Social stewardship can be practised by managers in large and medium organisations and leaders of smaller-scale start-ups alike by engaging closely and staying attuned to the needs of their community of stakeholders. This was exemplified during the COVID-19 crisis by a small British backpack manufacturing company, RiutBag. Riut in the name of the company stands for “Revolution In User Thinking”. True to its name, RiutBag is an innovative company with close ties with its stakeholders in the community. RiutBag’s first product, aimed at securing personal belongings during a crowded commute, was the “reverse backpack”, where the zippers and openings are all on the inside (i.e. ‘facing the wearer’) (Savov, 2016).
Upon the onset of the pandemic, one of RiutBag’s customers in Mexico, Dr. Francisco Velasco, could not use his canvas rucksack any longer as it could not be sterilised. When Dr. Velasco reached out to Ms. Sarah Giblin, RiutBag’s founder and designer, she immediately engaged with him, and came up with a new rucksack made of tarpaulin, that could be sterilised (BBC, 2021).
In her TEDx talk, Ms. Giblin mentions how “users powered their thinking” on to the product to make its design better. Her recent response to what could have easily been passed off as a routine customer complaint shows how Ms. Giblin’s stewardship enables the community of users to continue to power the design of RiutBag’s products. In engaging better with the community of users and incorporating their concerns into product design, Ms. Giblin makes her company more resilient to times of crisis by constantly innovating and both maintaining as well as creating demand.
Social stewards are typically also willing to innovate by repurposing their existing products and services for reasons that arise due to urgent alternative needs among their clients and employees. For example, upon the onset of the COVID-19 crisis, Oliver Trinchera, founder of Munich-based digital wearable technology company Kinexon, realised that one of their existing clients, Henkel, was suffering from a COVID outbreak within its manufacturing facility. Oliver’s team immediately repurposed an earlier version of one of their products to create SafeZone, a wearable sensor that detects if someone is too close to the individual wearing it. Henkel was able to implement the technology in their facilities to ensure social distancing, thereby not only keeping their staff safer but also significantly reducing the likelihood of subsequent shutdowns during the pandemic (Schuetze, 2021).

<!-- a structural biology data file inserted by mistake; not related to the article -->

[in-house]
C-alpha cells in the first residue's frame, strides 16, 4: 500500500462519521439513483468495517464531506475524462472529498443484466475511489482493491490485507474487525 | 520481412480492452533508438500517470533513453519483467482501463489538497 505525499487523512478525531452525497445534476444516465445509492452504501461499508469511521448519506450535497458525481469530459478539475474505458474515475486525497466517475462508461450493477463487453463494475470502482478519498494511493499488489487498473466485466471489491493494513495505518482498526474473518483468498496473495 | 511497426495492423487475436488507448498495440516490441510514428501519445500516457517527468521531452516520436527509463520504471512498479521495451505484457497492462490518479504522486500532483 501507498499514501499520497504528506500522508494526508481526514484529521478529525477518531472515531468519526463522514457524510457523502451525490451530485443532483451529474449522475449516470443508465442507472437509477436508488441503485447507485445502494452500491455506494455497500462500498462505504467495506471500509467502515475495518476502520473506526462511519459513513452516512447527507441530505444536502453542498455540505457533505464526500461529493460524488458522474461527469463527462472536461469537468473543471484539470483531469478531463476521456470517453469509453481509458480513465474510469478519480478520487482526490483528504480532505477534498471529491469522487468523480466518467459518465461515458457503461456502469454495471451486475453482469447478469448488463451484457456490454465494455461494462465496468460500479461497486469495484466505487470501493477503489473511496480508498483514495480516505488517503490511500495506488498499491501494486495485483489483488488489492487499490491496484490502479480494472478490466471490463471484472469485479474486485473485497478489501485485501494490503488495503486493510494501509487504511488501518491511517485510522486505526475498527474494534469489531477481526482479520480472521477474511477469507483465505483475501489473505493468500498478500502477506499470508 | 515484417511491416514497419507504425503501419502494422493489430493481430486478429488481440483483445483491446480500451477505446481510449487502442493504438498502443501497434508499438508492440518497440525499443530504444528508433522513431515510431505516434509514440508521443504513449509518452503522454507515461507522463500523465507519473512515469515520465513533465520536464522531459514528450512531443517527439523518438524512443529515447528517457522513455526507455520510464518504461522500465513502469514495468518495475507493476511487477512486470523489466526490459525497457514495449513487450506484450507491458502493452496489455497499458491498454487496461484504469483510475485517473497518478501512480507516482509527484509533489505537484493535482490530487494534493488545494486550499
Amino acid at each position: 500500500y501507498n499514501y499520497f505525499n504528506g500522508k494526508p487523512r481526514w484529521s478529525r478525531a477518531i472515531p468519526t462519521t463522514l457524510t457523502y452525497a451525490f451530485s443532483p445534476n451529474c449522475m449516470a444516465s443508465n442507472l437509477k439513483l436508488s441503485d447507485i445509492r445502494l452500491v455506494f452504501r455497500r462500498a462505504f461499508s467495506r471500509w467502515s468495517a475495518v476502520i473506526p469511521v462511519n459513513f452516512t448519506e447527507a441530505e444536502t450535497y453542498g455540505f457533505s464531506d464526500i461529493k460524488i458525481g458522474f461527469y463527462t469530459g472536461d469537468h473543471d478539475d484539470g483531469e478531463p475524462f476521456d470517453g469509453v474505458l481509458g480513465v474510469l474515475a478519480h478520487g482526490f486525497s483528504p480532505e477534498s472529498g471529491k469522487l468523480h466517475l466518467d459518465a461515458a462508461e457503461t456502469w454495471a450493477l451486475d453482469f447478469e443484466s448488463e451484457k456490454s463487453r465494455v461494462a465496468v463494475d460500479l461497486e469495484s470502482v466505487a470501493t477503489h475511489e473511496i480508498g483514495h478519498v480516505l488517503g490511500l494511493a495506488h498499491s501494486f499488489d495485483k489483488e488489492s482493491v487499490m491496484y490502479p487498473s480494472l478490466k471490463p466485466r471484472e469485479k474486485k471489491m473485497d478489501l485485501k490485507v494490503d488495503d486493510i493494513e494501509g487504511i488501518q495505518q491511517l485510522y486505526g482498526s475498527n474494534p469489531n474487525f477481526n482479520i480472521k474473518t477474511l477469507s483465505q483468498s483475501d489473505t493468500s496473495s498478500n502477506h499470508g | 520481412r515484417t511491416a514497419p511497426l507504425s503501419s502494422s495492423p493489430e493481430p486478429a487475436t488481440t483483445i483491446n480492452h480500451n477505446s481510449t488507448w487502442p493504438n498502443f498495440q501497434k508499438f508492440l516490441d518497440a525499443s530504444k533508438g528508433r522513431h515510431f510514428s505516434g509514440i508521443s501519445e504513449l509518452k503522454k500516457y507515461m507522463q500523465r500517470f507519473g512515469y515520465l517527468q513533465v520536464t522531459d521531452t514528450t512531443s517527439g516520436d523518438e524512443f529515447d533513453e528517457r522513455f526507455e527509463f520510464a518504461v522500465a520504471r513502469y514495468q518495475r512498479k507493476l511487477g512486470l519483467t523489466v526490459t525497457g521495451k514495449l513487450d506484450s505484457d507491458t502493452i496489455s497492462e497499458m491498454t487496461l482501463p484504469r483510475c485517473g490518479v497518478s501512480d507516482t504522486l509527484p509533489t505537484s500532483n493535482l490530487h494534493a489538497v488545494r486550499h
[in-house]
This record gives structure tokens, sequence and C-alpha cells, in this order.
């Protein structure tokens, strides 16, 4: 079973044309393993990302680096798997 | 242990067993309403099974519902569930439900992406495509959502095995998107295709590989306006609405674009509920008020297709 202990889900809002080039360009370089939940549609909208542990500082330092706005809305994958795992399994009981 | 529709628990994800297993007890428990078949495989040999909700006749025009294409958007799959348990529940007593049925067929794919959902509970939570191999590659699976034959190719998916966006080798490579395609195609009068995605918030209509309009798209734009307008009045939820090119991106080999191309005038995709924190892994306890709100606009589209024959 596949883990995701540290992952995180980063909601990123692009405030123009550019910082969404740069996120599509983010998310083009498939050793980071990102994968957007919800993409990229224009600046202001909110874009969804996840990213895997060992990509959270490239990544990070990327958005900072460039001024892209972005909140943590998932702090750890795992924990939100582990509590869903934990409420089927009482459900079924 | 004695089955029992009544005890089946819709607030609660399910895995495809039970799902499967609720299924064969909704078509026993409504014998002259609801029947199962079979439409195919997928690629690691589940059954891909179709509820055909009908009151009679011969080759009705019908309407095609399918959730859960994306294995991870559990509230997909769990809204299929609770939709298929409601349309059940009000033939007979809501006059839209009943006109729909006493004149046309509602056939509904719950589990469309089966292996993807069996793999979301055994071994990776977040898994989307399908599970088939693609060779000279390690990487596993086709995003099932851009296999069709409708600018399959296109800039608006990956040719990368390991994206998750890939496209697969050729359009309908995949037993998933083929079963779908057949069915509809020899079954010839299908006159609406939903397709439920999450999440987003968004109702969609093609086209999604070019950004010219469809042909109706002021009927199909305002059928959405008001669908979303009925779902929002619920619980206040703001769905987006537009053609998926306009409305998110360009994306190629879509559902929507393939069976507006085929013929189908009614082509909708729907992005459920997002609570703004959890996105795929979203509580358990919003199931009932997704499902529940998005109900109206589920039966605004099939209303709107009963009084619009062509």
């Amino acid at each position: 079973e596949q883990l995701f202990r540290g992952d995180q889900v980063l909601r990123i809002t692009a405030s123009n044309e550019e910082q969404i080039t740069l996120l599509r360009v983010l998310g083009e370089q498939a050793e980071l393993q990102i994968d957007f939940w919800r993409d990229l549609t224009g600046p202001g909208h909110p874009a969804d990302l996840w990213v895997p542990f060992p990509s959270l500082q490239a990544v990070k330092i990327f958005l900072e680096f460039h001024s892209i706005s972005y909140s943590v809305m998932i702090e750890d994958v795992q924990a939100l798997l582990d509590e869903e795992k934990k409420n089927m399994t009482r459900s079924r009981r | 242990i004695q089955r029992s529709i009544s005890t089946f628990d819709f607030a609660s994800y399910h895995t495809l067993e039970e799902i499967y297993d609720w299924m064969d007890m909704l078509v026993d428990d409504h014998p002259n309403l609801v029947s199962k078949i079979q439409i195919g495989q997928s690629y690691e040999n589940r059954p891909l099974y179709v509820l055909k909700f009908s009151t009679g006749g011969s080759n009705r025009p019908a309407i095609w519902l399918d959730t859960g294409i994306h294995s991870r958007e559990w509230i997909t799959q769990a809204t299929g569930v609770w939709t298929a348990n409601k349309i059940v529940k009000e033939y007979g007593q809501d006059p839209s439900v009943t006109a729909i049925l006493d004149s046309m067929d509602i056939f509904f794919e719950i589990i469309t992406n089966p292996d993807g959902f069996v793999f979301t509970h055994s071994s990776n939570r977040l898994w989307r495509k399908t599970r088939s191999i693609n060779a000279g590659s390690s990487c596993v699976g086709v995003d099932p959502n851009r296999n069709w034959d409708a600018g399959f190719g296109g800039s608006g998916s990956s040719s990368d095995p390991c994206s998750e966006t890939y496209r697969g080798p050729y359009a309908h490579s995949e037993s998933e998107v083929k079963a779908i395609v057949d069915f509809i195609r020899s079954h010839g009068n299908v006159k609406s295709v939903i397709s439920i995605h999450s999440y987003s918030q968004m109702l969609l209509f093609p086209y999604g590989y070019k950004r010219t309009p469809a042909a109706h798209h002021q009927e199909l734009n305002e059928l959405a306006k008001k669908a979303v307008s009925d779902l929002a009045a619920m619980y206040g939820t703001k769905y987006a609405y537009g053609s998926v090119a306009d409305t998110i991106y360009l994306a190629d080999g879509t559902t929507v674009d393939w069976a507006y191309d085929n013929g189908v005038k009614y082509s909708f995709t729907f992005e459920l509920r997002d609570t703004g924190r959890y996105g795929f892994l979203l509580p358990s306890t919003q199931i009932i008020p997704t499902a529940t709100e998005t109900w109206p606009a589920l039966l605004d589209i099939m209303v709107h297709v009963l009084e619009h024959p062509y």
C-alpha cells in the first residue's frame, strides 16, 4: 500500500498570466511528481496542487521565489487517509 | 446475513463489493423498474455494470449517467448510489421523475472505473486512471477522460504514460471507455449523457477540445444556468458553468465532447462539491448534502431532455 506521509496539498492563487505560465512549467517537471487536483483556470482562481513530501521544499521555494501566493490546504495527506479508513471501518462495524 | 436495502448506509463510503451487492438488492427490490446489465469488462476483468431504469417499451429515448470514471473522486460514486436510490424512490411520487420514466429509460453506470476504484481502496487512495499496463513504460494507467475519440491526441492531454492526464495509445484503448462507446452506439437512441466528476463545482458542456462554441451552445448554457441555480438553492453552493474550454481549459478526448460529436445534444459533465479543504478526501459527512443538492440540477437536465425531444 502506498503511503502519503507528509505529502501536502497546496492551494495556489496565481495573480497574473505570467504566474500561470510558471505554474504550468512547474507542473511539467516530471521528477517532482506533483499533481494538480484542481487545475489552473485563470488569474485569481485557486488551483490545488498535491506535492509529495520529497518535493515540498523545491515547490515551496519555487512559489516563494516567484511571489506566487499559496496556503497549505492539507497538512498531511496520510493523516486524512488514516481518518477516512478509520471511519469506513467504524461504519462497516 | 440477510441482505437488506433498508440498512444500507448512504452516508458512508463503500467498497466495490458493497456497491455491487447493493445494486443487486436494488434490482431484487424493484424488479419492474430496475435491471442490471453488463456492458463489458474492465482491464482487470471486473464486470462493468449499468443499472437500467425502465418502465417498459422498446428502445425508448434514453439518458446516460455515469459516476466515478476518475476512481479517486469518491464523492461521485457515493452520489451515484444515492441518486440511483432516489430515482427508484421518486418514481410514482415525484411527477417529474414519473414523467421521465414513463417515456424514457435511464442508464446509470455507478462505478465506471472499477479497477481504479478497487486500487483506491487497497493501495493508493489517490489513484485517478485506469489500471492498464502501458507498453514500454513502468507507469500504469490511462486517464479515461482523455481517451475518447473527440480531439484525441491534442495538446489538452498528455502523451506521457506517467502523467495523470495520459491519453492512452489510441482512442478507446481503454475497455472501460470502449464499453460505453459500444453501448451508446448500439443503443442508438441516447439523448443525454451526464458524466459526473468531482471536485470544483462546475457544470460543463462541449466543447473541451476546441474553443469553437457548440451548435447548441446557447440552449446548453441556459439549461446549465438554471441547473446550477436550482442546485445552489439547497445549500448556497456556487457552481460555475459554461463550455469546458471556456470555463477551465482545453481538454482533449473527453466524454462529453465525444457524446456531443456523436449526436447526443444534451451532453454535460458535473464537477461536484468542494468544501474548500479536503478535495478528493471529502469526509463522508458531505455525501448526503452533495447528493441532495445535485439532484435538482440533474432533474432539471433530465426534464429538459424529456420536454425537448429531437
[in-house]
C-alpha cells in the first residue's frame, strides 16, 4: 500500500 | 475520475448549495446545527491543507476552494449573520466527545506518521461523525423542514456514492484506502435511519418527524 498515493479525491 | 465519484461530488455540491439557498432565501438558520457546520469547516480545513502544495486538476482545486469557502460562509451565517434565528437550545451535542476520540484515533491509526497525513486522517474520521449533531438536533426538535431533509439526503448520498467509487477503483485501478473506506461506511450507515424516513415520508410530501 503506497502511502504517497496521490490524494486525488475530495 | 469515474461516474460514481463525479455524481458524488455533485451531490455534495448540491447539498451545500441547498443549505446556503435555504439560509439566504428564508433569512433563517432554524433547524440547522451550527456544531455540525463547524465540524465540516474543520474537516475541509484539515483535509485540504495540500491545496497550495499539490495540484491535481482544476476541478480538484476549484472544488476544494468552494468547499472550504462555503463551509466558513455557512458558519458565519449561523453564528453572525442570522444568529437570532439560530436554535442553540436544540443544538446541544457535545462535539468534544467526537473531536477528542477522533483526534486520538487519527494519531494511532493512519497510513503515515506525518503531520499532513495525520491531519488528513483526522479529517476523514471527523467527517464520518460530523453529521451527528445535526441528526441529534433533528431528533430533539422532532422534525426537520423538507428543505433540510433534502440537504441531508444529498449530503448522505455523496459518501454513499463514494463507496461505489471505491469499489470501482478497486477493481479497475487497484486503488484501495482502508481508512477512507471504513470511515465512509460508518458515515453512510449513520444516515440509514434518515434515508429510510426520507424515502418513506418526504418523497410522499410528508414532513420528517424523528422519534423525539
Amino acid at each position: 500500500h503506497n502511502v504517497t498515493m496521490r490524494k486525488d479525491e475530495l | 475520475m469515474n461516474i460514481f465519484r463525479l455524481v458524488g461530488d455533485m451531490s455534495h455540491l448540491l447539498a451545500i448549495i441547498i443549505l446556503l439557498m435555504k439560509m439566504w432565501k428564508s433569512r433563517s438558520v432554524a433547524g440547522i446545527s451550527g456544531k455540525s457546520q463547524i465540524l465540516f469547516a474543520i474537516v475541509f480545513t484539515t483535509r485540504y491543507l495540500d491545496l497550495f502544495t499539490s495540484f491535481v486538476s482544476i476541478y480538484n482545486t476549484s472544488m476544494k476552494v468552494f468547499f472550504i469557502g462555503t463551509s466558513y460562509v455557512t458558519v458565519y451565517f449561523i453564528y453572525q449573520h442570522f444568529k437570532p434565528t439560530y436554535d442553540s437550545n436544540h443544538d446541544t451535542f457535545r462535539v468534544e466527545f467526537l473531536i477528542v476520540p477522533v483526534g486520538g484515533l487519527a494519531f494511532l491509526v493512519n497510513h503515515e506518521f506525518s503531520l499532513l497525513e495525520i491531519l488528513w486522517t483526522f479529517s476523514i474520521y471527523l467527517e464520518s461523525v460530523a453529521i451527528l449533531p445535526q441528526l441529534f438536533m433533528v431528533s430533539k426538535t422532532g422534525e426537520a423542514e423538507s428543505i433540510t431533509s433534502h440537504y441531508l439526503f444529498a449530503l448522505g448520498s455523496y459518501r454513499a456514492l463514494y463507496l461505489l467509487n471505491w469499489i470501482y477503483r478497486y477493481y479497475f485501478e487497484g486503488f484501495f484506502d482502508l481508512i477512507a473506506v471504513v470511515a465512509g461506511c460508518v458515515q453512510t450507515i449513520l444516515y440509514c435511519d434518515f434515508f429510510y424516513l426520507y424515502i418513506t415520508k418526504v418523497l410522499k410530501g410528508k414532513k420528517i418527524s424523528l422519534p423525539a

While the lessons for innovation and marketing from RiutBag and Kinexon are self-evident, at the heart of its success lies the entrepreneur’s social stewardship and social responsiveness in understanding the needs and concerns of the community of stakeholders, and responding to them in a timely manner (Clarkson, 1995). Social stewardship enables social responsiveness and is especially important during times of crises. Crises render organisational and industrial environments tenuous and uncertain. This uncertainty in turn reduces managers’ discretion or the latitude of decisions that they can make. In these circumstances, managers who demonstrate social stewardship can engage more closely with their internal and external stakeholders. Such managers are more likely to identify novel solutions and innovative opportunities to thrive in turbulent times.
- This blog post is an updated version of an article in LSE’s Department of Management blog.
- The post expresses the views of its author(s), and do not necessarily represent those of LSE Business Review or the London School of Economics.
- Featured image by Mitul Shah, Public domain, via Burst